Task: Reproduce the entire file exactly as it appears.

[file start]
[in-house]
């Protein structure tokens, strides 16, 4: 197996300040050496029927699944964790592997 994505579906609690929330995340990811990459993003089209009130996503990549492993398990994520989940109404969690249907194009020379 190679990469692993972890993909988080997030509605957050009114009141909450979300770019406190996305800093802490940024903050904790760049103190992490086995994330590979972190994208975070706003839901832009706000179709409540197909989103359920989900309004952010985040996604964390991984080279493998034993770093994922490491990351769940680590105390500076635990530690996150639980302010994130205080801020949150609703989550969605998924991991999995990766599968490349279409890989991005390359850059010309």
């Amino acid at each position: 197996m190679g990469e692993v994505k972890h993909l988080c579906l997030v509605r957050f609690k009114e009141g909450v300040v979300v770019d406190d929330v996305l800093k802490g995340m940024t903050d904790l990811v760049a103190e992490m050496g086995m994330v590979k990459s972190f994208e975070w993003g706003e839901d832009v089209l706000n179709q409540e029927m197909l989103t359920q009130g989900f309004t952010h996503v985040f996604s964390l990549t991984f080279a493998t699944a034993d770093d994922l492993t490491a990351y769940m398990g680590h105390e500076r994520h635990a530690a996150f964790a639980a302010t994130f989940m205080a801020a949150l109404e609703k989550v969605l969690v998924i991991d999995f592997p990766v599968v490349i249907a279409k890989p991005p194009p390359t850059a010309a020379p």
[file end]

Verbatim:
[in-house]
């Protein structure tokens, strides 16, 4: 197996300040050496029927699944964790592997 994505579906609690929330995340990811990459993003089209009130996503990549492993398990994520989940109404969690249907194009020379 190679990469692993972890993909988080997030509605957050009114009141909450979300770019406190996305800093802490940024903050904790760049103190992490086995994330590979972190994208975070706003839901832009706000179709409540197909989103359920989900309004952010985040996604964390991984080279493998034993770093994922490491990351769940680590105390500076635990530690996150639980302010994130205080801020949150609703989550969605998924991991999995990766599968490349279409890989991005390359850059010309």
């Amino acid at each position: 197996m190679g990469e692993v994505k972890h993909l988080c579906l997030v509605r957050f609690k009114e009141g909450v300040v979300v770019d406190d929330v996305l800093k802490g995340m940024t903050d904790l990811v760049a103190e992490m050496g086995m994330v590979k990459s972190f994208e975070w993003g706003e839901d832009v089209l706000n179709q409540e029927m197909l989103t359920q009130g989900f309004t952010h996503v985040f996604s964390l990549t991984f080279a493998t699944a034993d770093d994922l492993t490491a990351y769940m398990g680590h105390e500076r994520h635990a530690a996150f964790a639980a302010t994130f989940m205080a801020a949150l109404e609703k989550v969605l969690v998924i991991d999995f592997p990766v599968v490349i249907a279409k890989p991005p194009p390359t850059a010309a020379p």